[ExI] Weiner: The Human Use of Human Beings
pharos at gmail.com
Fri Jun 20 12:56:46 UTC 2008
On Fri, Jun 20, 2008 at 1:15 PM, Natasha Vita-More wrote:
> This is a marvelous book and I am enjoying many elements of it but can
> anyone explain to me precisely what Weiner means by "human use of human
> beings"? Weiner states that its thesis is that society "can only be
> understood through a study of the messages and the communication facilities
> which belong to it … between man and machine and between machine and
> machine…" etc. Just what is the "human use" of human beings? (I am not
> looking for an abstract or poetic description – I can do that. I am
> interested in a more practical interpretation.) Can a scientist on the list
> or someone who understands probability theory explain the books' title?
I think this article from Southern Connecticut State University explains it.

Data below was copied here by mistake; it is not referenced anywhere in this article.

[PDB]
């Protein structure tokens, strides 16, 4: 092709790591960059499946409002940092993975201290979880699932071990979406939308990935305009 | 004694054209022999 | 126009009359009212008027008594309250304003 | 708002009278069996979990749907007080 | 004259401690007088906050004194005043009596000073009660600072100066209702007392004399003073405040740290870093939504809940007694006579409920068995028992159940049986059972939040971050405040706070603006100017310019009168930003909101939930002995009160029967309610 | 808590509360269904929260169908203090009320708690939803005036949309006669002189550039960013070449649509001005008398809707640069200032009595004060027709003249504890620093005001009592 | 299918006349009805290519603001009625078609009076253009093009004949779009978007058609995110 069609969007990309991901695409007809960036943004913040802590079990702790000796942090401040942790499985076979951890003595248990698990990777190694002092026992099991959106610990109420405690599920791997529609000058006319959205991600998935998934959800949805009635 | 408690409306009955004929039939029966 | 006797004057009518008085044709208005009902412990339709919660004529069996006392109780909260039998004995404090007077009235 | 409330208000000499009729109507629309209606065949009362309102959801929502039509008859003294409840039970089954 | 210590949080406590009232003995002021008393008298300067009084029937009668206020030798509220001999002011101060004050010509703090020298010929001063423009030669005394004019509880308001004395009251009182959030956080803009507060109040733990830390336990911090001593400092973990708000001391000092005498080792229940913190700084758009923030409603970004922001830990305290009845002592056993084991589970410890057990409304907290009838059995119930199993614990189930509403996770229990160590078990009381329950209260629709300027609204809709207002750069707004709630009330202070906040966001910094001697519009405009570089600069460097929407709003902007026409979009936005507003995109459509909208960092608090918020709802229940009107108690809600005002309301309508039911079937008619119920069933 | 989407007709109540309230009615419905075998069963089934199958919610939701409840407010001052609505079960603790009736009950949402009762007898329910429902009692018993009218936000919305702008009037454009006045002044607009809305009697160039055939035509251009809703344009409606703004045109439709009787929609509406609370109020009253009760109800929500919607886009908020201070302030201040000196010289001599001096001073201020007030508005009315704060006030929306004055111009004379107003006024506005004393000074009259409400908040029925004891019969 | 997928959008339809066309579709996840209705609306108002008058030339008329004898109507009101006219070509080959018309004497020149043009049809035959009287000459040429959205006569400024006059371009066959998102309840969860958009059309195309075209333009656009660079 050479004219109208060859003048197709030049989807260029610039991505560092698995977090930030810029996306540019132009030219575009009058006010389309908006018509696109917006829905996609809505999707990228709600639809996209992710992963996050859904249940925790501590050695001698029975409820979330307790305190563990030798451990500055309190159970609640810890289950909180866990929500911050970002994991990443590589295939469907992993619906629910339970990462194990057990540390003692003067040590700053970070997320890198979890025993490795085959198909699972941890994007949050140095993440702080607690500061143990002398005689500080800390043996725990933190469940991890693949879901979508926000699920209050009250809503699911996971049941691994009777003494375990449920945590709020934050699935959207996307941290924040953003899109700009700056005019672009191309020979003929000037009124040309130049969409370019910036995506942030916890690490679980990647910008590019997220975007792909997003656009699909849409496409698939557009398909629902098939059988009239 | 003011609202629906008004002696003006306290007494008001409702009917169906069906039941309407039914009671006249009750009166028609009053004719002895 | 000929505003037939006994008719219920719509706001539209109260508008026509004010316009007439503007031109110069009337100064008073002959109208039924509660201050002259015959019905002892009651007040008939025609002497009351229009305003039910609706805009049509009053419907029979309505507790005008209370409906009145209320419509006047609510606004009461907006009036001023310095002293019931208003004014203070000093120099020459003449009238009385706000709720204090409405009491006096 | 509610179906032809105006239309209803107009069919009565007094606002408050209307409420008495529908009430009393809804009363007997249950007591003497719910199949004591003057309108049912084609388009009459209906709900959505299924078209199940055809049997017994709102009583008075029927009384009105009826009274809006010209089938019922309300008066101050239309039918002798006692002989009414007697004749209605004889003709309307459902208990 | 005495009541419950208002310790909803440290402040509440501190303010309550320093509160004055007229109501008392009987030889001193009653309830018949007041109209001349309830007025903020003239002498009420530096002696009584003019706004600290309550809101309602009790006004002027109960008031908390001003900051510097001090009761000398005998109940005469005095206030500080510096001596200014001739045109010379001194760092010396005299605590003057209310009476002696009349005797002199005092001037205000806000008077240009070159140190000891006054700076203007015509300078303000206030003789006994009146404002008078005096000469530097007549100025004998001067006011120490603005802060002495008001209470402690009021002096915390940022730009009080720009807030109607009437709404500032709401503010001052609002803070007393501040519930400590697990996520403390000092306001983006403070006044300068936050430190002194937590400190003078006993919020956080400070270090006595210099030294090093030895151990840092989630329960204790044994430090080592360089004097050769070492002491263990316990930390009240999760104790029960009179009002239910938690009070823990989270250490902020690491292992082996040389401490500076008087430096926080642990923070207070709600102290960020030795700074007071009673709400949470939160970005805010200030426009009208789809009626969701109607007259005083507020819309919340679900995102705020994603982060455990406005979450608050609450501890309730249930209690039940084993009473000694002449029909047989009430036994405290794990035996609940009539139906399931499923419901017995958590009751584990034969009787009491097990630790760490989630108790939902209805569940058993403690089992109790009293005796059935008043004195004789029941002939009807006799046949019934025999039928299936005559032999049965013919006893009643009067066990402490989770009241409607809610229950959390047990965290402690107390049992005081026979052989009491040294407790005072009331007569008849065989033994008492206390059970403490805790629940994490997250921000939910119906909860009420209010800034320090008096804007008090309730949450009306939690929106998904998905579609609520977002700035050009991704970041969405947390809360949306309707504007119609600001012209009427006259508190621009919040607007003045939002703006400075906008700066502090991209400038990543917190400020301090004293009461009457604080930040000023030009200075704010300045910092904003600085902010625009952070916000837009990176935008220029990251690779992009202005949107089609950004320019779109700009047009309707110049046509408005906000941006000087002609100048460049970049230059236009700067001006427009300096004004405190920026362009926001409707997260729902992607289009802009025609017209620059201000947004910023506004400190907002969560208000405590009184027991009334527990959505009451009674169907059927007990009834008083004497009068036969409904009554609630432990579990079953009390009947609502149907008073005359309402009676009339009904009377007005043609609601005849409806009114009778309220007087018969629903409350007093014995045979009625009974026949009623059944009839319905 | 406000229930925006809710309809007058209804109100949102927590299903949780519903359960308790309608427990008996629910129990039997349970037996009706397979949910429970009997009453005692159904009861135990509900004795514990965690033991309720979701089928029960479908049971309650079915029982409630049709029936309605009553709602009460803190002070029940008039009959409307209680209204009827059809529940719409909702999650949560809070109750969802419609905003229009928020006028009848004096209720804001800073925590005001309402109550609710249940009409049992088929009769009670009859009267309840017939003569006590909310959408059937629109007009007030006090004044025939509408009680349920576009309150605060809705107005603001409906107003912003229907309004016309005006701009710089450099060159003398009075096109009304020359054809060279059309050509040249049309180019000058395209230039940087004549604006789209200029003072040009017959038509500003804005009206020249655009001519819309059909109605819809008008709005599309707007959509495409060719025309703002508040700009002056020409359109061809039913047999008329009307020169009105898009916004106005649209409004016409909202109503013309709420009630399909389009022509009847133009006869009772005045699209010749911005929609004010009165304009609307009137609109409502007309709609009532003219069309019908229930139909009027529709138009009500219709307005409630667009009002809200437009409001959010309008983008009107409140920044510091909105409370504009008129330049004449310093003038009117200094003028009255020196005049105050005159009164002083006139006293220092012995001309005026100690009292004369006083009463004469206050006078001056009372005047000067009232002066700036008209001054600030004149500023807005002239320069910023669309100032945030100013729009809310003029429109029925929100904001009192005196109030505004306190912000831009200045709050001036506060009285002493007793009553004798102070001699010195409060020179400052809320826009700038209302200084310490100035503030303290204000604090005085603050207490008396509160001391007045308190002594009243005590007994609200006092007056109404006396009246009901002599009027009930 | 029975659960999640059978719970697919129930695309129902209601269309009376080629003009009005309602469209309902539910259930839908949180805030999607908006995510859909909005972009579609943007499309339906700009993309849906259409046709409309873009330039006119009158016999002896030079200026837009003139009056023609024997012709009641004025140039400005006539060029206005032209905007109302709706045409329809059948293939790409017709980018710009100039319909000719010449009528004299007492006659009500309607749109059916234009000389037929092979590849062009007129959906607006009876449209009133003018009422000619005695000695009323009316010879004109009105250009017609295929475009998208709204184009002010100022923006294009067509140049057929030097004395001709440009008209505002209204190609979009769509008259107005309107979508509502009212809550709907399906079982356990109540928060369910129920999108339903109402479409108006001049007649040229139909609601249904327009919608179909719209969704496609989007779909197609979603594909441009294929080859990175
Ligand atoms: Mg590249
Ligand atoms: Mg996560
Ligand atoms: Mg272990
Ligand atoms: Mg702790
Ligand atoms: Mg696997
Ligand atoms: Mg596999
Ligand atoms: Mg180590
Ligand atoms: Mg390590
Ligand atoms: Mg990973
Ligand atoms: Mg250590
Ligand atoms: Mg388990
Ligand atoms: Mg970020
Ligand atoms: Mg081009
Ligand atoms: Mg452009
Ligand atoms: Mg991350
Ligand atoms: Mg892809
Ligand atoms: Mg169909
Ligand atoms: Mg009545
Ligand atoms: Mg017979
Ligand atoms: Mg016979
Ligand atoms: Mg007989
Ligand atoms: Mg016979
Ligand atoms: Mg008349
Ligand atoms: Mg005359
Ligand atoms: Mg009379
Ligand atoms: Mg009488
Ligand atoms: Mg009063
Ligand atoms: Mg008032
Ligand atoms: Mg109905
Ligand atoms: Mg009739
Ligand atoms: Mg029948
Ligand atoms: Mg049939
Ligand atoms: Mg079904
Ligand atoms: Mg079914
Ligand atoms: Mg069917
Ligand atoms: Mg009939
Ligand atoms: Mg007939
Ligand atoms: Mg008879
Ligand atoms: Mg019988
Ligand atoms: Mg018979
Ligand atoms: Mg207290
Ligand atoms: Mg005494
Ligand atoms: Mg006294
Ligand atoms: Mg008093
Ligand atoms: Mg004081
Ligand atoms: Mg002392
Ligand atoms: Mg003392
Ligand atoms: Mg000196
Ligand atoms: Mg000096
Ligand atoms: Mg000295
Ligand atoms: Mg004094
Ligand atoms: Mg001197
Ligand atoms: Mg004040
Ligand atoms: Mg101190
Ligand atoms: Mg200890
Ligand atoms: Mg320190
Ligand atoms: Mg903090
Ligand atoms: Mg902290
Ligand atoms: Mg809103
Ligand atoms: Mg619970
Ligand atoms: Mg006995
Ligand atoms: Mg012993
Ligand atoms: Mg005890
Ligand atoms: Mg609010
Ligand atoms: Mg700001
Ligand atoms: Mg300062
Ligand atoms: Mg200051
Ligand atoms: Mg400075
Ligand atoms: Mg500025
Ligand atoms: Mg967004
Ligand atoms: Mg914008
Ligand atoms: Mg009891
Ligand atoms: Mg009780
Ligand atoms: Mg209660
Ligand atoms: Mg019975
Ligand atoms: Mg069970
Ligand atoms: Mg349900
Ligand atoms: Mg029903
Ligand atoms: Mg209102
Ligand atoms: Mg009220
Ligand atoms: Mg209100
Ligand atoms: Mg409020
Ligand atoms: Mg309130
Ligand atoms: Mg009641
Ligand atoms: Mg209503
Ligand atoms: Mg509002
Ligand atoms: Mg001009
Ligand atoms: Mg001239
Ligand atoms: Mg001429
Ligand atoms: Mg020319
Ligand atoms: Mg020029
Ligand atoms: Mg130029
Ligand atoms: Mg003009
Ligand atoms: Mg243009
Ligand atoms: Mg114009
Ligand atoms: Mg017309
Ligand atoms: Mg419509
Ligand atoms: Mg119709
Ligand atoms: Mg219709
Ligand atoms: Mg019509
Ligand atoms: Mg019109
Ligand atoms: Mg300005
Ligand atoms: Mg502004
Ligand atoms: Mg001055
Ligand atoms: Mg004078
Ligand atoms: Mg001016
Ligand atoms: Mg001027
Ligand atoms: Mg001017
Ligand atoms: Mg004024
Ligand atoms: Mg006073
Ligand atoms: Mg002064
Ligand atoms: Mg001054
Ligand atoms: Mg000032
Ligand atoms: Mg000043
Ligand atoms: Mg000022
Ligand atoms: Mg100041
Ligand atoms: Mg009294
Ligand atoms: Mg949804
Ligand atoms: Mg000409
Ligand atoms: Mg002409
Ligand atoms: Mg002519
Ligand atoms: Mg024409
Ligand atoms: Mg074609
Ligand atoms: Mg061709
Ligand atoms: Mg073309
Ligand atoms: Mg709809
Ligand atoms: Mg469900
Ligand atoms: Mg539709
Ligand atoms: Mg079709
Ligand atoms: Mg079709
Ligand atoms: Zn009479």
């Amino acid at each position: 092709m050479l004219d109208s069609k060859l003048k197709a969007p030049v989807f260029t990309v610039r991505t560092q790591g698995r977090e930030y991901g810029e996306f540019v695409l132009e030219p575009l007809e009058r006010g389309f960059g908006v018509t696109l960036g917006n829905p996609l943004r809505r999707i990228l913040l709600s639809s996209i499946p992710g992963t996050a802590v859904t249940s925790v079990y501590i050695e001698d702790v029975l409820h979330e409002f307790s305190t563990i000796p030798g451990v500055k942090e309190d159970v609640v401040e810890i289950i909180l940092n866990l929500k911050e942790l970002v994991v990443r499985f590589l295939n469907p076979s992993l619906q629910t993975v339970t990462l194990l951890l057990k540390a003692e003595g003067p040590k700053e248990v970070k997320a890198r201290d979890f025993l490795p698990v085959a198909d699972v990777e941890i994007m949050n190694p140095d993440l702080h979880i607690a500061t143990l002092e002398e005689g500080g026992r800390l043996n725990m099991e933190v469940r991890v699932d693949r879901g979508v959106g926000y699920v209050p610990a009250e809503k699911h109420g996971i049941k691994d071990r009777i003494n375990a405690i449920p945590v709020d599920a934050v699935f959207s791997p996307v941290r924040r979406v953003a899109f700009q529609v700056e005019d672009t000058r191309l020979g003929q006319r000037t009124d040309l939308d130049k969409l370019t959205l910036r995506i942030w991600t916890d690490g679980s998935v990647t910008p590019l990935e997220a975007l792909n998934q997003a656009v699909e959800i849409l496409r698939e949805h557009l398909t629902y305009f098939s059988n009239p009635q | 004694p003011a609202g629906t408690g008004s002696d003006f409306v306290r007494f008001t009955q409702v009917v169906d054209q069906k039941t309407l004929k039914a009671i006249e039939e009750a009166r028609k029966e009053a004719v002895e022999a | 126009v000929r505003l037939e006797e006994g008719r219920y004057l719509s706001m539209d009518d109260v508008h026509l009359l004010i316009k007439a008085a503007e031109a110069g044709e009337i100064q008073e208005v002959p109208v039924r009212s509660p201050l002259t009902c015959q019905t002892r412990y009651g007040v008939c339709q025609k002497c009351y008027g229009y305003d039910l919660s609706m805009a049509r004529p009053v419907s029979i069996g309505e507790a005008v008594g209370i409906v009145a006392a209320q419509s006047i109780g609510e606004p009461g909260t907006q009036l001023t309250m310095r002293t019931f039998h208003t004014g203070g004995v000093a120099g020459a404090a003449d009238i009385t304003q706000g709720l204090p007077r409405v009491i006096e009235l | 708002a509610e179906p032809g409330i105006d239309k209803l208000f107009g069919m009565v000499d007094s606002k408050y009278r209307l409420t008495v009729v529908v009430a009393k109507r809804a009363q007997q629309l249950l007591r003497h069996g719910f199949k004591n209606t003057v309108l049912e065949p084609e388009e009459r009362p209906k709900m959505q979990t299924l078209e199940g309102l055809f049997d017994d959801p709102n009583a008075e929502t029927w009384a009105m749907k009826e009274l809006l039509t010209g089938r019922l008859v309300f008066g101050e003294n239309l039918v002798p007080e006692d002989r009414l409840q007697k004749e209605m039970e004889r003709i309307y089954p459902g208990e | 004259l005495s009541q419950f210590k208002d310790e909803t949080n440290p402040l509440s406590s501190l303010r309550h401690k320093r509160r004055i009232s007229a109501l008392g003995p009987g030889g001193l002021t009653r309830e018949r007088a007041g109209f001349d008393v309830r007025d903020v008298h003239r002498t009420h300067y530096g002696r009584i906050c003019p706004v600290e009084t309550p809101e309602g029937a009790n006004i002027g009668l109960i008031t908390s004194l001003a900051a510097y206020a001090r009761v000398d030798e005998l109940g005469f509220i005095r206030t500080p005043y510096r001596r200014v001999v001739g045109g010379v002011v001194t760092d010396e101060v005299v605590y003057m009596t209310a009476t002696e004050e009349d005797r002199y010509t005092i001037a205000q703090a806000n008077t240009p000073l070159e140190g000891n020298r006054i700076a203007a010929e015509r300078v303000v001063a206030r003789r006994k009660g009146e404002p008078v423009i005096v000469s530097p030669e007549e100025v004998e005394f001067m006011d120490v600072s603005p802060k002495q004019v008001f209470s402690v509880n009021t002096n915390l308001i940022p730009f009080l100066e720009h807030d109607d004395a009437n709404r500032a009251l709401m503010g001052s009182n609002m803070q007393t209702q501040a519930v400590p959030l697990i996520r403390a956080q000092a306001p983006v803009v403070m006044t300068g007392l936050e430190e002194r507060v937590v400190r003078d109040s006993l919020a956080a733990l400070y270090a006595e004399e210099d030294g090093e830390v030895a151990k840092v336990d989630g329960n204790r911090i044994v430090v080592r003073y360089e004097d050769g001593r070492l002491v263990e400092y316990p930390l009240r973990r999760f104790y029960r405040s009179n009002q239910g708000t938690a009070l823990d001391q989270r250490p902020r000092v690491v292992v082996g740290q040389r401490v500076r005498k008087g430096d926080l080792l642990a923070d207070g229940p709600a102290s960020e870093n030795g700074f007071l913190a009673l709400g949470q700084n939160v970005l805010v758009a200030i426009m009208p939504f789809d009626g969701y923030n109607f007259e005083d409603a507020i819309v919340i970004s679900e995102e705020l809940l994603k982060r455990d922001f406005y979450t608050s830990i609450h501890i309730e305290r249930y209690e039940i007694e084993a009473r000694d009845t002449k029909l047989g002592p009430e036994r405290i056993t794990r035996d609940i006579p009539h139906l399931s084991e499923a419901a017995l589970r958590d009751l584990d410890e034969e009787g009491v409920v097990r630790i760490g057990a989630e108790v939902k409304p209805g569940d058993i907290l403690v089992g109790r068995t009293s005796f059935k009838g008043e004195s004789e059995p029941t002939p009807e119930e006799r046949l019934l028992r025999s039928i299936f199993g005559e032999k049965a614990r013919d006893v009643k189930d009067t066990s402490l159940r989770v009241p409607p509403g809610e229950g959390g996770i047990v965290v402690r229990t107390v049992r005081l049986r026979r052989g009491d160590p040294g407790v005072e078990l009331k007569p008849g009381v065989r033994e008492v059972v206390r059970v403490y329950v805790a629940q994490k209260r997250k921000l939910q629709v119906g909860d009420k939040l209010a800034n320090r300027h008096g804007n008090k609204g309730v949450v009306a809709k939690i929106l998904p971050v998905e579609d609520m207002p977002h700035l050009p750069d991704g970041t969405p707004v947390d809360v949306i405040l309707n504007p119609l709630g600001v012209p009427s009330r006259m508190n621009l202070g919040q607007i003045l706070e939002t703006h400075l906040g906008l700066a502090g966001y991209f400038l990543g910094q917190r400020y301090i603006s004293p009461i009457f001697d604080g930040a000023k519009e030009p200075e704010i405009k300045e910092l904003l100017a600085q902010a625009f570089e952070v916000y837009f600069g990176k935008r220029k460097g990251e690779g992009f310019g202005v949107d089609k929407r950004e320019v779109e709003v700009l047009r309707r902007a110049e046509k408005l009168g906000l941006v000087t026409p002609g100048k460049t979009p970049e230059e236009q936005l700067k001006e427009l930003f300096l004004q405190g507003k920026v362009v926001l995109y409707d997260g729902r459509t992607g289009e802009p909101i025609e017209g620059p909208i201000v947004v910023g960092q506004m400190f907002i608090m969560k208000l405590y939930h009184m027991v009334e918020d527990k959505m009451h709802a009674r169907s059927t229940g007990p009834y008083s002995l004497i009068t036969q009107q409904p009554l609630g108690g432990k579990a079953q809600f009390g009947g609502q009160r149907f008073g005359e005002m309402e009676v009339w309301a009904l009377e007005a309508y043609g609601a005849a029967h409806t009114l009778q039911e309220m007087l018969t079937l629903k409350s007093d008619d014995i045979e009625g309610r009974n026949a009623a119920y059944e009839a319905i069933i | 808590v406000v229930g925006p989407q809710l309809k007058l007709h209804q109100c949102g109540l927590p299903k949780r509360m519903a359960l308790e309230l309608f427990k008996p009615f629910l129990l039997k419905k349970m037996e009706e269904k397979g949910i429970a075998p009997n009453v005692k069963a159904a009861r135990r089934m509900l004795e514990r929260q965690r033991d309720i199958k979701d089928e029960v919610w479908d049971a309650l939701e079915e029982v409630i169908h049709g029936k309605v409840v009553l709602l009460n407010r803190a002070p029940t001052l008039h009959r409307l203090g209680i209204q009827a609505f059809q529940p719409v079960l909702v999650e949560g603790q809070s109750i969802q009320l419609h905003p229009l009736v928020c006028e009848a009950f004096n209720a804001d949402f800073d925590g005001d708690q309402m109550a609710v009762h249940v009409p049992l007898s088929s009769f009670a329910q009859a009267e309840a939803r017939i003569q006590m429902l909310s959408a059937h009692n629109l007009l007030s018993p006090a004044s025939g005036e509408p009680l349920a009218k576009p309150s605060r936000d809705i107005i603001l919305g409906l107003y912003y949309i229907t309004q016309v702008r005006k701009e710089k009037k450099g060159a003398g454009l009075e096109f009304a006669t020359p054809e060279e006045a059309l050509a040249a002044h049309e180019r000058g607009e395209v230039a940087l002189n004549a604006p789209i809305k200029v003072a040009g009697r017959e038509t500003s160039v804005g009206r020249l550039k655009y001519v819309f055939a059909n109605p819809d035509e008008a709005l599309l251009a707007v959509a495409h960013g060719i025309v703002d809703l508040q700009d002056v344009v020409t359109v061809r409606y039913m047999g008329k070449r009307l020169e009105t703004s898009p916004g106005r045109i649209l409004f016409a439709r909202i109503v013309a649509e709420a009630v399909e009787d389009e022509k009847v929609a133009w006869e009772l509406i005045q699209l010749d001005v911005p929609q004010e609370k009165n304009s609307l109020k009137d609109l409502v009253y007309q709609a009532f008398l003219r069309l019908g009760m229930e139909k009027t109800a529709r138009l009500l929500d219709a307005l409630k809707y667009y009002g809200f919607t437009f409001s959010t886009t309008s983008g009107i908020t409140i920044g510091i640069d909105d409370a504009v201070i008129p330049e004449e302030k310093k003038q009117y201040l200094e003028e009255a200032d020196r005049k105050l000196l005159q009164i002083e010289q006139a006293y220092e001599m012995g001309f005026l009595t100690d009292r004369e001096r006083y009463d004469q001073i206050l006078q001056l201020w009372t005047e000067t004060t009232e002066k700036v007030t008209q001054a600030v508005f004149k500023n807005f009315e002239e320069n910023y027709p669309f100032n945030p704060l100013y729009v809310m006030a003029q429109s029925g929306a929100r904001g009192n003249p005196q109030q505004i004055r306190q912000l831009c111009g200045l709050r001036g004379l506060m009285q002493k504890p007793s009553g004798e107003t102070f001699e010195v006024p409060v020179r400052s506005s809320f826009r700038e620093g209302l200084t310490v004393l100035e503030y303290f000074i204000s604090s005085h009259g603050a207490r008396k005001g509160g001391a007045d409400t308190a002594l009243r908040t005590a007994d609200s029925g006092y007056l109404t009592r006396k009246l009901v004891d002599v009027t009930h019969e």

Norbert Wiener's Foundation of Computer Ethics
Terrell Ward Bynum
In the late 1940s and early 1950s, visionary mathematician/philosopher
Norbert Wiener founded computer ethics as a field of academic
research. In his groundbreaking book, The Human Use of Human Beings
(1950, 1954), Wiener developed a powerful method for identifying and
analyzing the enormous impacts of information and communication
technology (ICT) upon human values like life, health, happiness,
security, knowledge and creativity.
Wiener based his foundation for computer ethics upon a "cybernetic"
view of human nature that leads readily to an ethically suggestive
account of the purpose of a human life.
He means 'human use' as in fulfilling the meaning of what it is to be human.
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